Cyber-Investigations: The Case of the Command-Injection Attack
As a consulting analyst, I focus on security architecture and strategic planning, not day to day operations. But people know that if you meet a security expert at a dinner party you can probably get him to investigate that strange phishing email you just got, or in this case, an anomaly in your web server log.
Ava runs a web server and unlike some admins, seems meticulous about checking her logs. She wrote”
“I have some logs which my server generates and one is called localhost_access_log.2013-11-29 (obviously, the date changes). I found some junk in the log today I’ve never seen before. It appears to be a robot trying to access. It doesn’t look like they succeeded, but, do you think something like this could be harmful? Here’s what it says:
[actual IP ADDRESS] – – [29/Nov/2013:06:36:59 00] “POST /cgi-bin/php?%2D%64+%61%6C%6C%6F%77%5F%75%72%6C%5F%69%6E%63%6C%75%64%65%3D%6F%6E+%2D%64+%73%61%66%65%5F%6D%6F%64%65%3D%6F%66%66+%2D%64+%73%75%68%6F%73%69%6E%2E%73%69%6D%75%6C%61%74%69%6F%6E%3D%6F%6E+%2D%64+%64%69%73%61%62%6C%65%5F%66%75%6E%63%74%69%6F%6E%73%3D%22%22+%2D%64+%6F%70%65%6E%5F%62%61%73%65%64%69%72%3D%6E%6F%6E%65+%2D%64+%61%75%74%6F%5F%70%72%65%70%65%6E%64%5F%66%69%6C%65%3D%70%68%70%3A%2F%2F%69%6E%70%75%74+%2D%64+%63%67%69%2E%66%6F%72%63%65%5F%72%65%64%69%72%65%63%74%3D%30+%2D%64+%63%67%69%2E%72%65%64%69%72%65%63%74%5F%73%74%61%74%75%73%5F%65%6E%76%3D%30+%2D%6E HTTP/1.1” 404 701
Consequently, I ended up doing a bit of cyber-investigation for fun and this is the gist of what I wrote back to Ava.
“The same message – about something trying to post PHP script or code to the CGI BIN executables directory showed up three times in your log. I judge it is either a misdirected command from somewhere, or an attempt at a command injection attack. But considering you told me the server doesn’t use CGI BIN, not a well-targeted one.
I didn’t have access to the machine, but I tried a couple things. I googled “where is [the actual IP ADDRESS]” and up came the whois data, which I read. The possible attack came from Vietnam. I didn’t dig any deeper but you could try emailing the admin contact for the host’s domain or do further searches on the domain reputation. Trying for any kind of attribution at this point is probably not a productive approach, however, especially since that host could have just been a staging point used to cover the real attacker’s tracks and it would be hard to trace back.
Next I tried to decode the data. Googled “hex code conversion utility” and found this site rishida.net/tools/conversion/. I pasted the encoded characters from the log. The conversion tool decoded it as follows:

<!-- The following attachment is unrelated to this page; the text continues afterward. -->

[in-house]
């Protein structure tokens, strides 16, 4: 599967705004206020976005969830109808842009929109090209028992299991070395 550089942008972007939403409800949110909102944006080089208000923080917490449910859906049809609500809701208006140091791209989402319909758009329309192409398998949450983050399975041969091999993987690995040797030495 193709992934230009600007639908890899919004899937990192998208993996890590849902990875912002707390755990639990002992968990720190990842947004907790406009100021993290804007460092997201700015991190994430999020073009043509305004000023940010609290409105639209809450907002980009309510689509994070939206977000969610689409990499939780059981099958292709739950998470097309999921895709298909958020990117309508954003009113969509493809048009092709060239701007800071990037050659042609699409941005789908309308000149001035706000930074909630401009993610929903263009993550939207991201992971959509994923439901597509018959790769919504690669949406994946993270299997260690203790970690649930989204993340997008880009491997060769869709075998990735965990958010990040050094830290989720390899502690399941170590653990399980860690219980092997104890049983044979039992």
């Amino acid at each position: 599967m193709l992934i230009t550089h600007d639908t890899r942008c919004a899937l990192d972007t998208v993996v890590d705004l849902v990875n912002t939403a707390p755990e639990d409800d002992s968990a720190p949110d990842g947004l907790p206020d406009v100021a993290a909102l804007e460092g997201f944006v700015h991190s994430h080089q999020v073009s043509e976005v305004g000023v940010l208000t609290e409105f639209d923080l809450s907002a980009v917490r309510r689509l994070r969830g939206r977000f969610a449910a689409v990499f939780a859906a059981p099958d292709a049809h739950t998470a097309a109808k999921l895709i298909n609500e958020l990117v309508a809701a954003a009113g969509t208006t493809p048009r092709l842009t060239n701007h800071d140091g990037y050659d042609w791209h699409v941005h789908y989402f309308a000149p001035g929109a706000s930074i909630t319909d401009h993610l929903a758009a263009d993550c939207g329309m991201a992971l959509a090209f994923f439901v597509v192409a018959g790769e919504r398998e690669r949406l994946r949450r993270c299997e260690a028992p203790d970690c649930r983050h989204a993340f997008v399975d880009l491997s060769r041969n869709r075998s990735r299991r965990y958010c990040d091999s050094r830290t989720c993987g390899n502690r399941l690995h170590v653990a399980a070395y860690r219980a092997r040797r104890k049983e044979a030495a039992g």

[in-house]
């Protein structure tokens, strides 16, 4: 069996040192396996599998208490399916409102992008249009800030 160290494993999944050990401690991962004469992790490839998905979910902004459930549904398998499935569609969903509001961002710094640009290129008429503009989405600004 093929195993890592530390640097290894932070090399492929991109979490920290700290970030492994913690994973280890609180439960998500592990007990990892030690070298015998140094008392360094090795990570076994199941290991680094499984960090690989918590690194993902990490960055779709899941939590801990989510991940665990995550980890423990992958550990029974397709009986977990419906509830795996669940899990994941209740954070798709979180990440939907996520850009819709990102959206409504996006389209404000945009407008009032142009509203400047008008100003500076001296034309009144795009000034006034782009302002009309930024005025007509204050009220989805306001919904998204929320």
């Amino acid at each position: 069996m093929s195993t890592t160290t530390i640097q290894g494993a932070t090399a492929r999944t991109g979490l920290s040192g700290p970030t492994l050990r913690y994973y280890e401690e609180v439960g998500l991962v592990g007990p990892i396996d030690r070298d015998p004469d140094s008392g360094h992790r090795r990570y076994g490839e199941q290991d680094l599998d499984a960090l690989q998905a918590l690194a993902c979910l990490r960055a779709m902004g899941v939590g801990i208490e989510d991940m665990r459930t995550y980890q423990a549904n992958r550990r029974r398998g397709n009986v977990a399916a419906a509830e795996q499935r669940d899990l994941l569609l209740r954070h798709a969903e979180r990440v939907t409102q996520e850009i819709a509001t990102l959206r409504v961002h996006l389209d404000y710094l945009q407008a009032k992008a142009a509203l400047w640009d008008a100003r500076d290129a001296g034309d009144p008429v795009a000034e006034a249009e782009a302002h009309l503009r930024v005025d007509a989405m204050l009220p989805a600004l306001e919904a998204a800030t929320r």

POST /cgi-bin/php?-d+allow_url_include=on+-d+safe_mode=off+-d+suhosin.simulation=on+-d+disable_functions=””+-d+open_basedir=none+-d+auto_prepend_file=php://input+-d+cgi.force_redirect=0+-d+cgi.redirect_status_env=0+-n HTTP/1.1″ 404 701
I don’t know PHP, so I don’t know exactly what that means more specifically than that the remote process is trying to create a file on your server in the CGI BIN directory.
I went to the owasp.org (a site with lots of info on web attacks) and ran a search on “PHP attacks.” Many things came up, including references to SQL injection, cross site request forgery…that didn’t narrow things down at all.
But poking around I found a dictionary of attacks and concluded that if our little script was an attack, it was probably either a log injection, or a command injection attack.
If we wanted to analyze it further we can still do a few things:
Join OWASP at http://owasp.org/index.php/Membership, get involved in a local chapter and ask people about this script.
Welcome to the murky and unsatisfying world of cyber-investigations, most of which are never resolved. If cyber-investigations were a full time or part time job for me, I’d have to join some forums and look for better tools to analyze indicators of compromise and people to talk to.
But if you just want to move on from this, yes your server is probably okay since it didn’t even have a CGI BIN directory. However, sometimes hackers use a tool like Metasploit which can machine gun fire many different exploits at a server looking for one open vulnerability. There may be other network logs you need to look at, or to do some diagnostics (like these) to see if the machine’s been compromised.
And it never hurts to run some extra security and vulnerability scans, using utilities like Malwarebytes and different anti-virus tools, or Secunia to scan your system for vulnerabilities, as I suggested last time we talked…”